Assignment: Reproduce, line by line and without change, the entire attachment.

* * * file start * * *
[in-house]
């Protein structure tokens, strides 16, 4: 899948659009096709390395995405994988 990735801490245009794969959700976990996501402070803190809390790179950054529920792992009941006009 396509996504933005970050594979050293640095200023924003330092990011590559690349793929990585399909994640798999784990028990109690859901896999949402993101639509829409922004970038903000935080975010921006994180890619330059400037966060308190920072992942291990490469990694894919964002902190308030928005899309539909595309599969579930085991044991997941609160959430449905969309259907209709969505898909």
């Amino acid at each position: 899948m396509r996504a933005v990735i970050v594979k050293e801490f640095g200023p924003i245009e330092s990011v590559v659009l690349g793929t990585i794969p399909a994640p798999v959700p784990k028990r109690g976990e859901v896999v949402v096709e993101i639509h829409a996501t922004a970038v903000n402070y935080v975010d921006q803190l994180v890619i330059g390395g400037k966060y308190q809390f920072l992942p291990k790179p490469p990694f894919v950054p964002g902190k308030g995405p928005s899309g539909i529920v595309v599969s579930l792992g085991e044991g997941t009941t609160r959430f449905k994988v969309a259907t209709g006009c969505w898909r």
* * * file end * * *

[in-house]
């Protein structure tokens, strides 16, 4: 899948659009096709390395995405994988 990735801490245009794969959700976990996501402070803190809390790179950054529920792992009941006009 396509996504933005970050594979050293640095200023924003330092990011590559690349793929990585399909994640798999784990028990109690859901896999949402993101639509829409922004970038903000935080975010921006994180890619330059400037966060308190920072992942291990490469990694894919964002902190308030928005899309539909595309599969579930085991044991997941609160959430449905969309259907209709969505898909």
């Amino acid at each position: 899948m396509r996504a933005v990735i970050v594979k050293e801490f640095g200023p924003i245009e330092s990011v590559v659009l690349g793929t990585i794969p399909a994640p798999v959700p784990k028990r109690g976990e859901v896999v949402v096709e993101i639509h829409a996501t922004a970038v903000n402070y935080v975010d921006q803190l994180v890619i330059g390395g400037k966060y308190q809390f920072l992942p291990k790179p490469p990694f894919v950054p964002g902190k308030g995405p928005s899309g539909i529920v595309v599969s579930l792992g085991e044991g997941t009941t609160r959430f449905k994988v969309a259907t209709g006009c969505w898909r």